Combination Machines in Furniture Shops

Furnituremakers share experiences with combo equipment. December 6, 2011

I'm getting ready to outfit an 800 sq ft shop. This is 90% a one man operation. How many of you use combination machines vs individual stations? Would you do it differently with the benefit of hindsight? I'm looking at the advantage of lots of equipment for a relatively reduced price (combo) and fewer dust collection ports. Individual stations require less setup, but at 800 sqft I'm not sure how much I'd be storing some of those off to the side, requiring the same setup time when I need them.

Forum Responses
(Furniture Making Forum)
From contributor J:
I guess the first question is what kind of work you plan on doing. That info can make the decision easier. I build mostly custom furniture, with some built-ins and the occasional kitchen. I have a Felder saw/shaper. The shaper doesn't get a ton of use, but while it is set up, having to recut a part on the saw can be a pain depending on the shaper setup. I know plenty of one man shops who have a combo and make it work just fine. You just have to develop a work flow to avoid extra changeovers, or make extra parts so that when you botch one you don't have to go back too far. I had a 960 foot shop and had a slider, a jointer/planer combo, miter saw, bandsaw, mortiser, sander all with room left over to work. Take your time with the layout, put things on wheels, and don't be reluctant to move something if it's in the wrong place. It takes a while to get it right. Have fun.

From the original questioner:
Thanks. We do the same kind of work. I'm considering the Mini Max CU 300 Classic. But I'm constantly weighing the price for that against individual stations. Your input makes sense.

From contributor J:
If you aren't already, get on the MM users Yahoo group. You can get a lot of input from users of that machine there. I can only say good things about MiniMax and their customer service - it's second to none in my experience.

From contributor K:
If you have a well organized method of work, the combo approach may suit you. 800 square feet is not much, and definitely puts a premium on free space for work in progress - just be prepared to pay for the space in changeover time between functions. I have struggled with combination machines in the past. My new (renovated) one man shop is about 1100 square feet with separate machines and a flexible bench/assembly finishing area in 1/3 of that, which seems barely enough, though luxurious compared to the previous 720 square feet plus loft space. Plan for expansion if possible as your business grows. If not possible, concentrate on dollhouse furniture and jewelry boxes.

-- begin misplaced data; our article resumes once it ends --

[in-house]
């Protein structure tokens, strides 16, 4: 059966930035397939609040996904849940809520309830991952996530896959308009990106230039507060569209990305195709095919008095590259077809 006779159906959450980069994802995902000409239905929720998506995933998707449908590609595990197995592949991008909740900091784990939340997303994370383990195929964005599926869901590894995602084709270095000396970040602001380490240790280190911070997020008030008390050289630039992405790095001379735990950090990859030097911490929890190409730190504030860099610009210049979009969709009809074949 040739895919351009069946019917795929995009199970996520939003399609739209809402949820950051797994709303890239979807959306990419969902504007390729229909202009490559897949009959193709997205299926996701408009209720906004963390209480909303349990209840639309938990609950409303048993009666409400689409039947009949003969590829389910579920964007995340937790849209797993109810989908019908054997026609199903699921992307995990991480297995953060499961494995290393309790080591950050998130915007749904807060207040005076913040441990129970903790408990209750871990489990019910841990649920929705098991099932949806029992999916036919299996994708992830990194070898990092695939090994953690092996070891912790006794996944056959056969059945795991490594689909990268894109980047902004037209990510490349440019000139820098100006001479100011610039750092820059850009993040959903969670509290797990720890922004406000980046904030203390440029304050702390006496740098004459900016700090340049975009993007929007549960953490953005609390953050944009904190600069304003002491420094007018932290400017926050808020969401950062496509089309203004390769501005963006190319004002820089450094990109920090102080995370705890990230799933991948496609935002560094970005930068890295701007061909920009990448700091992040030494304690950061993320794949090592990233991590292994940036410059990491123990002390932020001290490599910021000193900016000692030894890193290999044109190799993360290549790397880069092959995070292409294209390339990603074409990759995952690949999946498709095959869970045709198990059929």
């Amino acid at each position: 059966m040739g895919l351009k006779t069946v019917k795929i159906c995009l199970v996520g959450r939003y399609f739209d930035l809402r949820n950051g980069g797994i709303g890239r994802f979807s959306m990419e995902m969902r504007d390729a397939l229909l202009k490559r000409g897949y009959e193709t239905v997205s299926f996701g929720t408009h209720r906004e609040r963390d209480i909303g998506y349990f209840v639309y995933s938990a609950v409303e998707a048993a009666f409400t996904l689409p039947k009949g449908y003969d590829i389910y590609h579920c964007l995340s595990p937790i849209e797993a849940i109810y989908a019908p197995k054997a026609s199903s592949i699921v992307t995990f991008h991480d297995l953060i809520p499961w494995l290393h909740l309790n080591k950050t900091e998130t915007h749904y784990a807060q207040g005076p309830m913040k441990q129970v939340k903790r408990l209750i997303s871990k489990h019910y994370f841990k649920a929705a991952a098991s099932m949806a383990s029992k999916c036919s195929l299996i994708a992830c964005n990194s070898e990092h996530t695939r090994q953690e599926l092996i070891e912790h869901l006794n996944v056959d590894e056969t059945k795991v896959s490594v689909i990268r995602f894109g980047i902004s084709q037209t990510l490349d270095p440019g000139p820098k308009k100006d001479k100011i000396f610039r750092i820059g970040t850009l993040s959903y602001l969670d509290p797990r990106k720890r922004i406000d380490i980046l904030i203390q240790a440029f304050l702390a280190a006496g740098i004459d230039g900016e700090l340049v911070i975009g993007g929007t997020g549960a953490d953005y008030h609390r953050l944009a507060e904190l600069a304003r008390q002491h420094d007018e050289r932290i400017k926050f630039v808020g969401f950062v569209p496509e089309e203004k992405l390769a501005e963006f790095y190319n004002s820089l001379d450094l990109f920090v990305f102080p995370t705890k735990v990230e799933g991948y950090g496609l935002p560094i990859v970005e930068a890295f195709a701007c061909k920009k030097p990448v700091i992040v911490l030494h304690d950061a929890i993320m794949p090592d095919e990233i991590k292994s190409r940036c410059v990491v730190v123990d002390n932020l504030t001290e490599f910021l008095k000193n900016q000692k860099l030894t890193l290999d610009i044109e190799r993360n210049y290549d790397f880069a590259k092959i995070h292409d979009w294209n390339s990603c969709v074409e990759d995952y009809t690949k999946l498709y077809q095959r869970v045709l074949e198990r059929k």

From contributor C:
I too am a combo user, or should I say I avoid using some of the functions on my combo because of the setup and changeover issues. I have a European 4 function machine. Itís not a high end one, but for now itís accurate enough.

I primarily use the jointer/planer, which are the main functions I bought it for. It has a saw with an awfully small table and a slot mortiser that I donít use at all. It doesnít take much time to switch between jointer and planer; itís just that occasionally you want to go back to something without changing your settings!

I work out of 500 sq feet and I would buy separate machines, space for them or not! Look at what you do and see if separate machines would work in your space and think about setups and work flow.

From contributor H:
I use a Robland combination machine. It came from Laguna, who now offers their own model which looks good. I have used it for about 6 years and it has been very useful. The table saw and thickness planer get most of the work, and they are worked a lot. I have a large sliding table, but the outrigger is off of it because it takes too much space and I don't process sheet goods. I would replace it with a straight line rip saw and thickness planer because that is almost all I do with it, but just can't sell it. I rarely use the mortiser, except for furniture making, where it works beautifully. The shaper never gets used by me because I don't make moulding. And I don't currently use the jointer because I have another huge one. I highly recommend these machines for a small space if you need more than two of the functions they offer. Now that I've settled in to mainly two of the five functions, I could easily switch it to two separate machines, but then, what if I need that horizontal mortiser one day, or that shaper?

From contributor M:
I have a similarly sized shop and it sounds like I do pretty much the same work you do. I recently upgraded my equipment to a used Minimax slider, SC3W, a new MM16 bandsaw and a new FS30 jointer/planer. I was really concerned with space but I laid it out well and made everything stationary except for the jointer/planer. It is great having the larger machines and I really haven't noticed that much difference in usable space because I can move the jointer/planer around. I too considered getting a full combo machine but I am glad I didn't... I felt that since I needed full access to all sides of the combo machine I would actually lose some space. Now I have the SC3 slider up against the wall and I can move the jointer in and out as needed.